The city of Aledo's Antique Days festivals occur annually in the month of September, includes a citywide food festival, music from local residents and the high school music departments
Ditylum brightwelli is a species of cosmopolitan marine centric diatoms. It is a unicellular photosynthetic autotroph that has the ability to divide and contribute to spring phytoplankton blooms; the D. brightwellii cell has a high length to diameter ratio. The cell wall is silicified; this hard, porous covering is known as the frustule and causes the cell to be more dense than the surrounding water. Oceanic currents and surface winds prevent D. brightwellii cells from sinking beneath the euphotic zone. Cells range in size from 80-130μm in length; the valve is most triangular in shape, but can be biangular or quadrangular. A long hollow tube called the rimoportula is located centrally and extends from each valve D. brightwellii is found in all global oceans except in polar waters. Genetically distinct populations were observed over the course of a spring bloom in Puget Sound, suggesting that certain genetic lineages are better adapted to certain environmental conditions. D. brightwellii reproduces asexually, creating clonal lineages.
Vegetative cells are capable of enlargement and may produce resting spores. However, samples from Puget Sound, WA display high genetic diversity; this is indicative of sexual reproduction. Clonal isolates have observed to produce eggs. Two eggs are produced from each oogonium and 64 sperm are produced from each spermatogonangium; the frequency of sexual reproduction in D. brightwellii is not clear, although conditions including increased nutrients, temperatures ranging from 10 °C-14 °C, a short photoperiod may be favorable for sexual reproduction. Eppley, Richard W.. "Periodicity in cell division and physiological behavior of Ditylum brightwellii, a marine planktonic diatom, during growth in light-dark cycles". Archiv für Mikrobiologie. 56: 305–323. Doi:10.1007/BF00425206. ISSN 0302-8933. Guo, Ruoyu. "Normalization genes for mRNA expression in the marine diatom Ditylum brightwellii following exposure to thermal and toxic chemical stresses". Journal of Applied Phycology. 25: 1101–1109. Doi:10.1007/s10811-012-9908-z.
ISSN 0921-8971. Jung, Seung Won. "Effect of temperature on changes in size and morphology of the marine diatom, Ditylum brightwellii Grunow". Estuarine and Shelf Science. 135: 128–136. Bibcode:2013ECSS..135..128J. Doi:10.1016/j.ecss.2013.05.007. Choudhury, Avik Kumar. "Phytoplankton and nutrient dynamics of shallow coastal stations at Bay of Bengal, Eastern Indian coast". Aquatic Ecology. 44: 55–71. Doi:10.1007/s10452-009-9252-9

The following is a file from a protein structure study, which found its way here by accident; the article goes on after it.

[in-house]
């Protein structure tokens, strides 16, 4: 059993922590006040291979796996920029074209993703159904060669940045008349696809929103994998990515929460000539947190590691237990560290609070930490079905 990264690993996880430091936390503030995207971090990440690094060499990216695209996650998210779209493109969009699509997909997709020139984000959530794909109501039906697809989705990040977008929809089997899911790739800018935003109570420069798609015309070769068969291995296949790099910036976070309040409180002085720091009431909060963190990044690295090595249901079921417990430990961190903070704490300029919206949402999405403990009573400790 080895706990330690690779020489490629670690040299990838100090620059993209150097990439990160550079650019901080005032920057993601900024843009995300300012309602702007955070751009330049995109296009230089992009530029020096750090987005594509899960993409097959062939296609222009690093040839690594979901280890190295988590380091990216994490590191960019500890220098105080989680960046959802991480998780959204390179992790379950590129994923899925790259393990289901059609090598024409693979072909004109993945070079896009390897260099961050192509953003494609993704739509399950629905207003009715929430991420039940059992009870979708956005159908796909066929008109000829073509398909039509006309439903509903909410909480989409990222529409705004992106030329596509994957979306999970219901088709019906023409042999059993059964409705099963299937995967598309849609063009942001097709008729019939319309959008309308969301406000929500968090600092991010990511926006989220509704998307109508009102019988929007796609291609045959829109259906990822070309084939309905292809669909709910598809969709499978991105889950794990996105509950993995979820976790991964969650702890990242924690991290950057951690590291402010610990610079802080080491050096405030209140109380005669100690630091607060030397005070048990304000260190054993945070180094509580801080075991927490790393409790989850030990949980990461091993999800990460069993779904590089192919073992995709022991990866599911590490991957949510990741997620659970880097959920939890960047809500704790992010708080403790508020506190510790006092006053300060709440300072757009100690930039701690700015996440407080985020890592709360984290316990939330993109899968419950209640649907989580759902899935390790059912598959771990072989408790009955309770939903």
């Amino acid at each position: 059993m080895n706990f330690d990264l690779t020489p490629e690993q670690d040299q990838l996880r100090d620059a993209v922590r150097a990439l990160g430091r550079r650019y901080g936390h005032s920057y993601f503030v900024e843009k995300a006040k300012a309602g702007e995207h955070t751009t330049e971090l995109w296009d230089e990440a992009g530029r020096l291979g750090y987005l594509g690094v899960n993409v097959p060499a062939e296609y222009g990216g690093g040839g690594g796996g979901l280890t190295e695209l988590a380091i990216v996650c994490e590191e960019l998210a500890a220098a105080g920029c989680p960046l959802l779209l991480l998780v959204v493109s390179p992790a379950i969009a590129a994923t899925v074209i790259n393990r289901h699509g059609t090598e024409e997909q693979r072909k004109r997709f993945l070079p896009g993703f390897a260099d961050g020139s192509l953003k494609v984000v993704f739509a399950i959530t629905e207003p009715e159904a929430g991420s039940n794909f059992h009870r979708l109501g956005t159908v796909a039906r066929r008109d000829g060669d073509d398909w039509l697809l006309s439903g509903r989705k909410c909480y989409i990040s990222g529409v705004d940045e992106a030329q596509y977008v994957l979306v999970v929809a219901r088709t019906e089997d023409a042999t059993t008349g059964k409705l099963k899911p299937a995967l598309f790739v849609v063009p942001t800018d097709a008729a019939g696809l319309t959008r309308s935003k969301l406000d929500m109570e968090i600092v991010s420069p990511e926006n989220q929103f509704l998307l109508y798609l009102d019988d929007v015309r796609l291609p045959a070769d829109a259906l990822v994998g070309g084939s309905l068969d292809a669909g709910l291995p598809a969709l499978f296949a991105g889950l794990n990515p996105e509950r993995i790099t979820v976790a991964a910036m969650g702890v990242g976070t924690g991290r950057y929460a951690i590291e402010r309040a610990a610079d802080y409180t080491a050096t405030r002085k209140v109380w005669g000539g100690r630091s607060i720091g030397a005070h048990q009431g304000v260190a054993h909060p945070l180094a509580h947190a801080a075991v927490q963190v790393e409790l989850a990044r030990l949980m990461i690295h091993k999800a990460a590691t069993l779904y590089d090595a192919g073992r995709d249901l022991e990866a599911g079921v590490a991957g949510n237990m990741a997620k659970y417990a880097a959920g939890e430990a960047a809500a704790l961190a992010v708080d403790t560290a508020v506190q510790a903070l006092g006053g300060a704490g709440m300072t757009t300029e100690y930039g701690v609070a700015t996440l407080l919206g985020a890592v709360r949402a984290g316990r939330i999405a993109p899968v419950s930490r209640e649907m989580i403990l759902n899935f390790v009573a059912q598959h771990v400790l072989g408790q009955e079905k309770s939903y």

Jerry Tucker was an American child actor, most notable for having played the "rich kid" in the Our Gang short subjects series semi-regularly from 1931 to 1938. Tucker was born Jerome Harold Schatz in Chicago, the son of Ruth and Leonard Schatz, his German Jewish surname was changed to "Tucker" for his acting career. Tucker first appeared in the 1931 Our Gang short Shiver My Timbers, he appeared in many Our Gang episodes and left the series after the 1938 Our Gang short Three Men in a Tub. In addition to his Our Gang appearances, Tucker appeared in the Marie Dressler film Prosperity, again as a spoiled rich kid, he appeared as one of Mother Peep's children in the Laurel & Hardy feature film Babes in Toyland. He appeared with Shirley Temple in Captain January in 1936, playing the "know-it-all" boy who forgets his answers on the test. On radio, Tucker played "the juvenile lead" on Jones and I, broadcast on CBS in the early 1940s and Roy Barry on the soap opera Hilltop House. Tucker went on to serve in the United States Navy during the Korean War.
He served aboard the USS Sigsbee. During World War II, he sustained an injury that caused him to limp, when his ship was hit by a Japanese kamikaze. Afterwards he married Myra and had a long successful career as an electrical engineer with RCA before retiring, his wife died in August 2012. Tucker died on November 23, 2016, of natural causes at Long Island State Veterans Home in Stony Brook, New York, he was 91. Prosperity Sitting Pretty Hello, Everybody! Anything Goes Cavalcade of the West Hilltop House King Arthur, Jr. Jones and I The Andersons Jerry Tucker on IMDb Jerry Tucker at the TCM Movie Database Jerry Tucker at AllMovie "Jerry Tucker Shatz Papers finding aid". ArchivesUM. University of Maryland Libraries. Retrieved 5 September 2013. Prosperity Jerry played the part of Buster